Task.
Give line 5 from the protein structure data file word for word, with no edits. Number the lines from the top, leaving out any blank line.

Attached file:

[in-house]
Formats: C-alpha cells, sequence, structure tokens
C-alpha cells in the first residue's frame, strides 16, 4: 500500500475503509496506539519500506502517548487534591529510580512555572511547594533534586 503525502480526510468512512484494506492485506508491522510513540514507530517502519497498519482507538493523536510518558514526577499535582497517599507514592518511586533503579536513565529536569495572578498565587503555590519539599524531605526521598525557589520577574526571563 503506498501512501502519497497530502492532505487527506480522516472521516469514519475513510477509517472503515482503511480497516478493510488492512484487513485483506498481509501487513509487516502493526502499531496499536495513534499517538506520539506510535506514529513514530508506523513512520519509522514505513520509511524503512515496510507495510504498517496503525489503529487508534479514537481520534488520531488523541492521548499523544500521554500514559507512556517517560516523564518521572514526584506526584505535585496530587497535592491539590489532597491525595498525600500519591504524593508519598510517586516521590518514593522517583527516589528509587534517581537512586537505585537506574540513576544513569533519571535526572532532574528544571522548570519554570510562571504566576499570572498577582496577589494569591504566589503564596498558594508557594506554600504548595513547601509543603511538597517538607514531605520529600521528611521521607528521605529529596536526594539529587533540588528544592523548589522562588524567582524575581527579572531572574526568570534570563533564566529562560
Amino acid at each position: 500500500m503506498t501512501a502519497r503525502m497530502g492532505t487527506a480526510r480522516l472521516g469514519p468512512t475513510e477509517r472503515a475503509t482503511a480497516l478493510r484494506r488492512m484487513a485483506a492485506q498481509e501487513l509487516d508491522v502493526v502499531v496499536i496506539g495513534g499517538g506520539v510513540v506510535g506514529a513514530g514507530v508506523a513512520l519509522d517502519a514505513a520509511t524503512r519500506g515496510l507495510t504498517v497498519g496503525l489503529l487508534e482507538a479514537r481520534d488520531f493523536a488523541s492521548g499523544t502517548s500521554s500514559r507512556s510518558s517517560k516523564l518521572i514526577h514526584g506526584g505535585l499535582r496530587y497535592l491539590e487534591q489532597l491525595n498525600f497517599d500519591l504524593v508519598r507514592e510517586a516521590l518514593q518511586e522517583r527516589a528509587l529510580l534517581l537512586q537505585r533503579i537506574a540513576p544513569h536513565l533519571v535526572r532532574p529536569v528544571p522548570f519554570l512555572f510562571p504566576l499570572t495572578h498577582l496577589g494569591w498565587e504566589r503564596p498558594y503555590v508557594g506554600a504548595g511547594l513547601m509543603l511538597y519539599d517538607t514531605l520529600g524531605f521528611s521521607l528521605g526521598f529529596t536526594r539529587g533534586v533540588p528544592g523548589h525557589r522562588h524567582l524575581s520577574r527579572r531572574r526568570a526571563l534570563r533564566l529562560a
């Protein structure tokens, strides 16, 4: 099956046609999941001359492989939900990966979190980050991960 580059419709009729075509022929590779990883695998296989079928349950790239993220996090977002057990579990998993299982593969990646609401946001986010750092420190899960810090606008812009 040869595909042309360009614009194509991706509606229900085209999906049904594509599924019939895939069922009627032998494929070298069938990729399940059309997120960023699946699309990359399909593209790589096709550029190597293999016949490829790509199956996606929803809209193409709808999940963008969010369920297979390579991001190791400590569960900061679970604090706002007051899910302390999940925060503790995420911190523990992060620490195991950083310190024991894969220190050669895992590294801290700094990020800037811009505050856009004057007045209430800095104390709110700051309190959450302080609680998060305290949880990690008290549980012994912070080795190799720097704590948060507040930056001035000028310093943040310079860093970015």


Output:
């Protein structure tokens, strides 16, 4: 099956046609999941001359492989939900990966979190980050991960 580059419709009729075509022929590779990883695998296989079928349950790239993220996090977002057990579990998993299982593969990646609401946001986010750092420190899960810090606008812009 040869595909042309360009614009194509991706509606229900085209999906049904594509599924019939895939069922009627032998494929070298069938990729399940059309997120960023699946699309990359399909593209790589096709550029190597293999016949490829790509199956996606929803809209193409709808999940963008969010369920297979390579991001190791400590569960900061679970604090706002007051899910302390999940925060503790995420911190523990992060620490195991950083310190024991894969220190050669895992590294801290700094990020800037811009505050856009004057007045209430800095104390709110700051309190959450302080609680998060305290949880990690008290549980012994912070080795190799720097704590948060507040930056001035000028310093943040310079860093970015």